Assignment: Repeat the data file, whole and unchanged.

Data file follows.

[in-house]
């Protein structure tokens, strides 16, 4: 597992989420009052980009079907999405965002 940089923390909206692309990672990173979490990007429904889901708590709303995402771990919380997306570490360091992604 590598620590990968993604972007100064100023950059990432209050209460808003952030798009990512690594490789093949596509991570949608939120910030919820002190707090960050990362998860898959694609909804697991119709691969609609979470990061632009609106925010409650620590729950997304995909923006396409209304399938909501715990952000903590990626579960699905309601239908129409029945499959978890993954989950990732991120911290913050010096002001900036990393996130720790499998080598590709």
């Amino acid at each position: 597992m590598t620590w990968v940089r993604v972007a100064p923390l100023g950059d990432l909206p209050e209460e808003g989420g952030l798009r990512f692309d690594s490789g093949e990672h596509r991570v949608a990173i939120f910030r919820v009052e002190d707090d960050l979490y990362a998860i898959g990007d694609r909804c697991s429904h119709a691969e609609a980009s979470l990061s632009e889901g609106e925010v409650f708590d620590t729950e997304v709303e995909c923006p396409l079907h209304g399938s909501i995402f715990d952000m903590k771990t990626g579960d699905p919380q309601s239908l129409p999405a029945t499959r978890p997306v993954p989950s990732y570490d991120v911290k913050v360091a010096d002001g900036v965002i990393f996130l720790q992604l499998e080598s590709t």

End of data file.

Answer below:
[in-house]
């Protein structure tokens, strides 16, 4: 597992989420009052980009079907999405965002 940089923390909206692309990672990173979490990007429904889901708590709303995402771990919380997306570490360091992604 590598620590990968993604972007100064100023950059990432209050209460808003952030798009990512690594490789093949596509991570949608939120910030919820002190707090960050990362998860898959694609909804697991119709691969609609979470990061632009609106925010409650620590729950997304995909923006396409209304399938909501715990952000903590990626579960699905309601239908129409029945499959978890993954989950990732991120911290913050010096002001900036990393996130720790499998080598590709």
């Amino acid at each position: 597992m590598t620590w990968v940089r993604v972007a100064p923390l100023g950059d990432l909206p209050e209460e808003g989420g952030l798009r990512f692309d690594s490789g093949e990672h596509r991570v949608a990173i939120f910030r919820v009052e002190d707090d960050l979490y990362a998860i898959g990007d694609r909804c697991s429904h119709a691969e609609a980009s979470l990061s632009e889901g609106e925010v409650f708590d620590t729950e997304v709303e995909c923006p396409l079907h209304g399938s909501i995402f715990d952000m903590k771990t990626g579960d699905p919380q309601s239908l129409p999405a029945t499959r978890p997306v993954p989950s990732y570490d991120v911290k913050v360091a010096d002001g900036v965002i990393f996130l720790q992604l499998e080598s590709t």